'Twas the day before the night before Christmas and all through the house not a creature is stirring except the hyper-procrastinators who are hyperventilating because they forgot to get something for a faraway dear one.
Don't give up. There are options, even at this late date.
* The post office and some shipping companies deliver on the big day, for a premium.
* Store delivery is sometimes available, but you have to hunt it down.
* Finally, through the modern miracle of e-commerce, it's possible to get a gift certificate across the country -- or even around the world -- in minutes, although it won't be as personal as a new tie (and that could be a good thing).
If all fails, take comfort in remembering that even the three kings were late with their presents.
Most people don't realize that the U.S. Postal Service delivers mail every day of the year.
Overnight Express Mail, which costs a minimum of $16.25, goes to homes even on Sundays and holidays. Christmas delivery is no exception, except that there's a major asterisk: no guarantee.
"For a guarantee that the package would be there on Christmas, you had to get it to the post office by Dec. 22," spokeswoman Joanne Veto said.
Still, there's a glimmer of hope that an Express Mail package sent today or even Monday will make it.
"If you're in Los Angeles and want to send a package elsewhere in Los Angeles, the prospects are pretty good," Veto said. "Beyond that, you have a chance but no guarantee."
To get an Express Mail package started on its journey today, you could go to the Airport Station post office near Los Angeles International Airport. It's one of the few postal service branches in the country with Sunday hours.
The address is 9029 Airport Blvd., Los Angeles, and it's open 7 a.m. to 11 p.m.
If you go to a post office Monday, you probably won't have to fight crowds. But don't wait until the end of the day.
"It's usually very quiet on Christmas Eve day," postal service spokesman Larry Dozier said. "In fact, some branches will close early."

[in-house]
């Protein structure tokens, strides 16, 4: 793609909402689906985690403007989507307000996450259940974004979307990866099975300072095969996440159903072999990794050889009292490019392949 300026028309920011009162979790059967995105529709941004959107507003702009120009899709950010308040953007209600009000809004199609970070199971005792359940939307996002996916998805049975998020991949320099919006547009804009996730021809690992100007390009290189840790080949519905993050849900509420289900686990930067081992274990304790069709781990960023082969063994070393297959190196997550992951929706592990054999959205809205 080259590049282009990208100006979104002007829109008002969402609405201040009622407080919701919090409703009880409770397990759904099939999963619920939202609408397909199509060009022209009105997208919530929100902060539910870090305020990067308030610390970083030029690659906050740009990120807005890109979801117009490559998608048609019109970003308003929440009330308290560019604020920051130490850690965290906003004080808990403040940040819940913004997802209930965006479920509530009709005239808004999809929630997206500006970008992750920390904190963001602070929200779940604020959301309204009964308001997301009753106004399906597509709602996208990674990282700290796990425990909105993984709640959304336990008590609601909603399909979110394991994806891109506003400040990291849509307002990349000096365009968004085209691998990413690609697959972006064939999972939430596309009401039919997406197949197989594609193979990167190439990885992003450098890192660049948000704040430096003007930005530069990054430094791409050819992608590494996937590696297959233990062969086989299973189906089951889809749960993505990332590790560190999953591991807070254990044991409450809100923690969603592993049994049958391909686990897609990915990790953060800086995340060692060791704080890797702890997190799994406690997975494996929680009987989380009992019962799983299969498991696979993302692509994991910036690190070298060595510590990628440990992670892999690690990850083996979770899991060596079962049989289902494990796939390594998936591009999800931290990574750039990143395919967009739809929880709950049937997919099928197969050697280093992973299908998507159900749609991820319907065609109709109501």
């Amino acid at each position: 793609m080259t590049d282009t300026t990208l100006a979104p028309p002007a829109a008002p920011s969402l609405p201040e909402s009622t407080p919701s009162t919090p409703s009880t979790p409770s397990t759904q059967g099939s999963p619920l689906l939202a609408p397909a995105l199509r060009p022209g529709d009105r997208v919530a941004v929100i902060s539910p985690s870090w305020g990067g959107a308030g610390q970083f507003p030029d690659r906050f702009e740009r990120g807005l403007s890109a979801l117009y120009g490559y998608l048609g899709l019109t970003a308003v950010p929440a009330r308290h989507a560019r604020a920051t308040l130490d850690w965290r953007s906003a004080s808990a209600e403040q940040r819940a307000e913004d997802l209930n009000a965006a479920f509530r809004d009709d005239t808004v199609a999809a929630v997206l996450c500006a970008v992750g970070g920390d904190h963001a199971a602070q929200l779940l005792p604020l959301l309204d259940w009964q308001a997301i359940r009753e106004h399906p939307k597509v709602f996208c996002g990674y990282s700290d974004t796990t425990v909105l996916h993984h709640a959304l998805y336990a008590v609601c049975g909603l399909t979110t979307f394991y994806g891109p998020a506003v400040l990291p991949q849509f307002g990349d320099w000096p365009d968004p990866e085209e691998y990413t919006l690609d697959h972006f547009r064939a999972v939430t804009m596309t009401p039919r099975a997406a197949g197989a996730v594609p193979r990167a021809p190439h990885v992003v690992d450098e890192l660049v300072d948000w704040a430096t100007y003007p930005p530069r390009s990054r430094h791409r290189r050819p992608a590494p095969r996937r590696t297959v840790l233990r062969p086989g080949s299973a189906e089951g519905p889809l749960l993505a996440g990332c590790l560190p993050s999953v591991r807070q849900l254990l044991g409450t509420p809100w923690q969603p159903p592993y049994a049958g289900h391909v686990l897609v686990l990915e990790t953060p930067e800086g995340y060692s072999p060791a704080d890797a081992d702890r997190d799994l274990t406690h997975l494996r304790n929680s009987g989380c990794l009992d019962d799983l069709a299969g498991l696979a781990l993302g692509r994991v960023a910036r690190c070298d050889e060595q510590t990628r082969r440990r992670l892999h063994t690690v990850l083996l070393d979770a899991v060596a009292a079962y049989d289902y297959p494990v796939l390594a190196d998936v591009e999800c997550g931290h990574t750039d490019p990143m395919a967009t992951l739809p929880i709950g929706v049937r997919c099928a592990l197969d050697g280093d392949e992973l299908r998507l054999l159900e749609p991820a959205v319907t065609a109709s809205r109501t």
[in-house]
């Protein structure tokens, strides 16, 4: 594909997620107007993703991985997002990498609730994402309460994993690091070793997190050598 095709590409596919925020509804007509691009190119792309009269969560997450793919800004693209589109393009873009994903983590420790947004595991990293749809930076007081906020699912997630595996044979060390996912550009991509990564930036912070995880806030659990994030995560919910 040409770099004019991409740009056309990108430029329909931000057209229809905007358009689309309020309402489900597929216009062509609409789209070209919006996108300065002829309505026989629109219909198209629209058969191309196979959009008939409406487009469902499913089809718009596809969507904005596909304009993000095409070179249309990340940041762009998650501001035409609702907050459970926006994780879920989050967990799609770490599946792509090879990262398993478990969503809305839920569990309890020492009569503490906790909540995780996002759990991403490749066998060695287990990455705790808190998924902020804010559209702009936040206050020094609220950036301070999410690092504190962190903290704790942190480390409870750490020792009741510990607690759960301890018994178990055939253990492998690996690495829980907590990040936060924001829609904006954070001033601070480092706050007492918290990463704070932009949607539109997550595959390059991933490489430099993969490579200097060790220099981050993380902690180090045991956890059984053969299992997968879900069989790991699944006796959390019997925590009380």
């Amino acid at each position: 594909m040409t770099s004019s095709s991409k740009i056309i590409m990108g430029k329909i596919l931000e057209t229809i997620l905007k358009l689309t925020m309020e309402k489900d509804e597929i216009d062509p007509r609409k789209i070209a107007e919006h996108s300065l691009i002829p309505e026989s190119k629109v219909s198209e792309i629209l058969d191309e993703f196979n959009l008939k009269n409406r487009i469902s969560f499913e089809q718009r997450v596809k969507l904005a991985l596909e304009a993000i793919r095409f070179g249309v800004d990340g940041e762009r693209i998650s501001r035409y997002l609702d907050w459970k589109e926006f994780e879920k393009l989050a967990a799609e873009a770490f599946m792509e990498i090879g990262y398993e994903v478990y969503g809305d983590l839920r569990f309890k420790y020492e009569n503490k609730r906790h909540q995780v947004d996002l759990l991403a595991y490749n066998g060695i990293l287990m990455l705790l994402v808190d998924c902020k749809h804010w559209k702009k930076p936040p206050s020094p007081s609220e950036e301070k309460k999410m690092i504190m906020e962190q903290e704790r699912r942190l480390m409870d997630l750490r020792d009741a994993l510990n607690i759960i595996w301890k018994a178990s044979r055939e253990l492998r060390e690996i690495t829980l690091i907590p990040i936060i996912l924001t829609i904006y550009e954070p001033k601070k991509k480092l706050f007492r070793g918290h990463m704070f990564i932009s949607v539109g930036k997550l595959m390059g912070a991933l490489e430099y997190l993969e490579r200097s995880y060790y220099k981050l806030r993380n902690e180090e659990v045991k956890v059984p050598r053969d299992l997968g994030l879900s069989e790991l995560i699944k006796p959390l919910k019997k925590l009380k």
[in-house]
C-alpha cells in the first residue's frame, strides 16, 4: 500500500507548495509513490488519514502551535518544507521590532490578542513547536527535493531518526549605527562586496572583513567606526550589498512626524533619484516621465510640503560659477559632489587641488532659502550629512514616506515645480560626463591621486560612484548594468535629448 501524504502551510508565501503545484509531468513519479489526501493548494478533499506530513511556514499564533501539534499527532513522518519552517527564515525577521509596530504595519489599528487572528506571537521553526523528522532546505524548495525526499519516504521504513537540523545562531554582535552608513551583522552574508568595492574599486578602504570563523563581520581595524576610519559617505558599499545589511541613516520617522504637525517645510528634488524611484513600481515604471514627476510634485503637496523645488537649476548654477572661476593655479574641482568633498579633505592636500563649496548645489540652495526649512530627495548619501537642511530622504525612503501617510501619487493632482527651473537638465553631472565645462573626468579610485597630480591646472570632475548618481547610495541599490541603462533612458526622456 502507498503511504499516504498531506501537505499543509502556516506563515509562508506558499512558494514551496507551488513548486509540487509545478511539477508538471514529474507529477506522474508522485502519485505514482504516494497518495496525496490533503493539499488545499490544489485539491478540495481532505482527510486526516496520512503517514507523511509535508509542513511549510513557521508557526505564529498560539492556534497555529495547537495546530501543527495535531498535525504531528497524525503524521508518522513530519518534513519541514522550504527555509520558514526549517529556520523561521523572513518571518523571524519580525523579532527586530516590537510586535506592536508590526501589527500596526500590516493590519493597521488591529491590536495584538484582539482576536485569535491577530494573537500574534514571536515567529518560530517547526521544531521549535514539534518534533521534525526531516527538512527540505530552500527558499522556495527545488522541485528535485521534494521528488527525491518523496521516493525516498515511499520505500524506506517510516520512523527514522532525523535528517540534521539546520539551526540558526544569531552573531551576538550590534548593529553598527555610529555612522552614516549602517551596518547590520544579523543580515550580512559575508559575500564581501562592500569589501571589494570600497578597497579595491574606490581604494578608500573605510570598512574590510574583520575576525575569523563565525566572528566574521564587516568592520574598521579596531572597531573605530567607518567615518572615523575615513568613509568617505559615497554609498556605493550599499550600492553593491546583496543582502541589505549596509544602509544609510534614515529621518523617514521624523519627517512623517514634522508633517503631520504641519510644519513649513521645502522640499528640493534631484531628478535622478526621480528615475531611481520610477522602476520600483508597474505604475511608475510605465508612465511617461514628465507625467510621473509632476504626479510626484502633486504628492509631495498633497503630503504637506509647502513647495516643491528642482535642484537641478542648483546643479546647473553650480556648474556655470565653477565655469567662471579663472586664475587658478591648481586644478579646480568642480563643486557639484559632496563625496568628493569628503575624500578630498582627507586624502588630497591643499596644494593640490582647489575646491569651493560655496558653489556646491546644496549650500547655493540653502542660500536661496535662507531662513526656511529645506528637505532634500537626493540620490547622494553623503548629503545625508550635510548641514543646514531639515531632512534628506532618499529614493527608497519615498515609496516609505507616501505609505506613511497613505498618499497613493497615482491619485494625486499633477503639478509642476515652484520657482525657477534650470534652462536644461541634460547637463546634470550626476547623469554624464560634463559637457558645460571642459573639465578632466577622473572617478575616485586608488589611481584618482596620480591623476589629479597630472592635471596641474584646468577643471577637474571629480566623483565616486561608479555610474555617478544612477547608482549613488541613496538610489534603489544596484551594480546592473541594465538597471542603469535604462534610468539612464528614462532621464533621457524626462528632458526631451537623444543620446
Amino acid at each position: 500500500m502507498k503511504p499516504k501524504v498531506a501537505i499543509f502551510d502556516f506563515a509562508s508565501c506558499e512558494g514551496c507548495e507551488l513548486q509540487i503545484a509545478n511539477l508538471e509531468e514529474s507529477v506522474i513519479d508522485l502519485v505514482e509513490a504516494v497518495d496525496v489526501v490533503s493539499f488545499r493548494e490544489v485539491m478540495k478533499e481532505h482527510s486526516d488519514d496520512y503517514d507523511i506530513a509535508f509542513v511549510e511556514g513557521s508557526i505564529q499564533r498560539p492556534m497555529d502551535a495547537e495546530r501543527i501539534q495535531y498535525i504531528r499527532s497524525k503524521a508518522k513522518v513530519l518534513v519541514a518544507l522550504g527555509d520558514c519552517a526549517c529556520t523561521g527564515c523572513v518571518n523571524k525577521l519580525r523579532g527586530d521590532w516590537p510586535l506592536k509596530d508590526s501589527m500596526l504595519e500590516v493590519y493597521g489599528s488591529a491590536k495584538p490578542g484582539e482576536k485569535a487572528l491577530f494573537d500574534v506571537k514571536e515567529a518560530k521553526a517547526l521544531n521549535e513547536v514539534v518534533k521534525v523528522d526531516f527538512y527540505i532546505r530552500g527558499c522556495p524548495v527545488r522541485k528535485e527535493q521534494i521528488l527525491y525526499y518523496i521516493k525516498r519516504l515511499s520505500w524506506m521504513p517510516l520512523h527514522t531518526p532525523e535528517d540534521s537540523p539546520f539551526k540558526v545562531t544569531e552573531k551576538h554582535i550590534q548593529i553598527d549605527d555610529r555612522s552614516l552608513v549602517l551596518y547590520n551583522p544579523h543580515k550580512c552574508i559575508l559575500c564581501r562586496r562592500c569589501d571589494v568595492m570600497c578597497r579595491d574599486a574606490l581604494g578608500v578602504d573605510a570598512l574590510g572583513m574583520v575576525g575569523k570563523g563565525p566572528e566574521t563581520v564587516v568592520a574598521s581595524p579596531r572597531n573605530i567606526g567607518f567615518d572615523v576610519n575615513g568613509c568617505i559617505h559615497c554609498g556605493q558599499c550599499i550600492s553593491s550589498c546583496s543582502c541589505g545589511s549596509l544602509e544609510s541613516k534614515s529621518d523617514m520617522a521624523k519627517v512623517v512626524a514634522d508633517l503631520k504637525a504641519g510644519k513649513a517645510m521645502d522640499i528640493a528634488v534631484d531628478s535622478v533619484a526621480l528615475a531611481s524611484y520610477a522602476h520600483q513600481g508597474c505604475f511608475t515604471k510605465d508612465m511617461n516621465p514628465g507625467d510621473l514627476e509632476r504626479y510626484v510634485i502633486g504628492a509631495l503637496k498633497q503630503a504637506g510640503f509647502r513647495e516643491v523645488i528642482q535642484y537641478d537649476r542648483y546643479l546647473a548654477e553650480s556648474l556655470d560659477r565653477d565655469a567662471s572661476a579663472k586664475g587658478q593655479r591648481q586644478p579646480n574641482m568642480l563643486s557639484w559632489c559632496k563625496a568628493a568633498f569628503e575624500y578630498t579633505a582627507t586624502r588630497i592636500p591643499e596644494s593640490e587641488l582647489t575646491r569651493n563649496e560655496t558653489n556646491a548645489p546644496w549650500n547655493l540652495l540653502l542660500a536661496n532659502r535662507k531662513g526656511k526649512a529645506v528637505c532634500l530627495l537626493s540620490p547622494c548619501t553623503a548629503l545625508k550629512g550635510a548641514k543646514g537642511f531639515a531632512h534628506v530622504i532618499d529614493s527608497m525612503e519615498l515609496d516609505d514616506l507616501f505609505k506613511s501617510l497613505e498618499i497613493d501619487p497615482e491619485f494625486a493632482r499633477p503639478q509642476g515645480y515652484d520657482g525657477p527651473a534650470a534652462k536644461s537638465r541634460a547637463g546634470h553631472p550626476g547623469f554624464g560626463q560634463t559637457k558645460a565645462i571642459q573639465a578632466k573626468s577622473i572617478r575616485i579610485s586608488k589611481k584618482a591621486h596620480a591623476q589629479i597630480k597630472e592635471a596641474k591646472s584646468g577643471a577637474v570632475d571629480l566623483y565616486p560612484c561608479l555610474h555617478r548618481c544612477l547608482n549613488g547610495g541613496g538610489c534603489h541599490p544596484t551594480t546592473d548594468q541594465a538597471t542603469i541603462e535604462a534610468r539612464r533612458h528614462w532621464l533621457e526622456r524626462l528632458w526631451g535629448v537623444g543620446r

A branch might close at 3 p.m. or even before.
"Rushing to the post office and finding out it's closed is just another aggravation you don't need," Veto said. "Get there in the morning."
Like a mantra, she repeated the warning that there was no guarantee that an Express Mail package would arrive on Christmas.
"That's really late," she said. "Your grandmother or your aunt will be really mad at you."
Unless you have a lot of money.
United Parcel Service and DHL both have same-day services that will deliver on Christmas Day. But there are some conditions, in addition to hefty fees.
To get something to a distant city on a holiday, these delivery companies would normally use commercial airlines. "We get it on the next flight out, in the U.S. or international," DHL spokesman Robert Mintz said.
But because of increased security since the 9/11 terrorism attacks, airlines can accept parcels only from companies in the "known shipper" database maintained by the Transportation Security Administration.
If you're authorized to send packages in the name of one of those companies, the delivery service will get a 3-pound package, for example, door-to-door from Los Angeles to New York for $199.06. The package has to be in DHL's hands by about 6 a.m.
If you're not "known," DHL has a same-day ground service that operates year-round. But in addition to being much more limited in the distance it can cover, it's a lot more expensive. That same 3-pound package going from Los Angeles to San Francisco would cost more than $1,000 to ship.
Still, that's not the most expensive same-day option.
"If you're Daddy Warbucks and price is no object," UPS spokesman Dan McMackin said, "we can charter a plane for you." Minimum price: $10,000.
If you're just sending a tie, it's probably not worth it.
An FTD-associated floral shop will do a same-day delivery in a distant city on Christmas Eve day, according to the company. But the delivery fee -- usually about $15 -- probably will get bumped up by a few dollars.
On the company site, several nonfloral gifts are listed as available, mostly in the chocolate or balloon families. Until you actually try to place an online order, however, you won't know if a particular item is available in the recipient's city.
Another way to go is to contact a shop frequented by the person getting the gift.
"You might be able to call them, even at the last minute," said Lauren Freedman, president of researcher E-tailing Group. "See if they will do you a favor and drop something off if it's not too far away."
If you speak to someone at the shop who knows the gift recipient's tastes, you might be able to get something he or she would particularly appreciate.
It's likely that this would work only with a small store that's not part of a big chain.
"Then you have a better chance to get old-fashioned, personal service," Freedman said.